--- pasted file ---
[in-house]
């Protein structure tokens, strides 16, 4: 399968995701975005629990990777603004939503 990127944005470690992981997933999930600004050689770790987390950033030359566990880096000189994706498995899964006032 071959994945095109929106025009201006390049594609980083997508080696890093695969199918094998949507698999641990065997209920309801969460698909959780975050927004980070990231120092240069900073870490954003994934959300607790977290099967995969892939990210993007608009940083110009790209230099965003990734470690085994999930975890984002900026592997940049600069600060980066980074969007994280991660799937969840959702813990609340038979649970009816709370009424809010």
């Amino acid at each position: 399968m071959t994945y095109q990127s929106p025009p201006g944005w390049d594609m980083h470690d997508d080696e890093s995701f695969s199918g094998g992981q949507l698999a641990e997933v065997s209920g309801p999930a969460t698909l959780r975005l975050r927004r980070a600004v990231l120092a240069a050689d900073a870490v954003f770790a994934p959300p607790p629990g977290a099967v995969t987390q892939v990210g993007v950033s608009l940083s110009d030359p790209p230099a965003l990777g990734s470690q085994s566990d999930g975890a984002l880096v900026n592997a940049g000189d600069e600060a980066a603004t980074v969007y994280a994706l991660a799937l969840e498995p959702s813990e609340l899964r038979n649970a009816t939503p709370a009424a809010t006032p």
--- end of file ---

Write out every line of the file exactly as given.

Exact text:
[in-house]
């Protein structure tokens, strides 16, 4: 399968995701975005629990990777603004939503 990127944005470690992981997933999930600004050689770790987390950033030359566990880096000189994706498995899964006032 071959994945095109929106025009201006390049594609980083997508080696890093695969199918094998949507698999641990065997209920309801969460698909959780975050927004980070990231120092240069900073870490954003994934959300607790977290099967995969892939990210993007608009940083110009790209230099965003990734470690085994999930975890984002900026592997940049600069600060980066980074969007994280991660799937969840959702813990609340038979649970009816709370009424809010």
């Amino acid at each position: 399968m071959t994945y095109q990127s929106p025009p201006g944005w390049d594609m980083h470690d997508d080696e890093s995701f695969s199918g094998g992981q949507l698999a641990e997933v065997s209920g309801p999930a969460t698909l959780r975005l975050r927004r980070a600004v990231l120092a240069a050689d900073a870490v954003f770790a994934p959300p607790p629990g977290a099967v995969t987390q892939v990210g993007v950033s608009l940083s110009d030359p790209p230099a965003l990777g990734s470690q085994s566990d999930g975890a984002l880096v900026n592997a940049g000189d600069e600060a980066a603004t980074v969007y994280a994706l991660a799937l969840e498995p959702s813990e609340l899964r038979n649970a009816t939503p709370a009424a809010t006032p």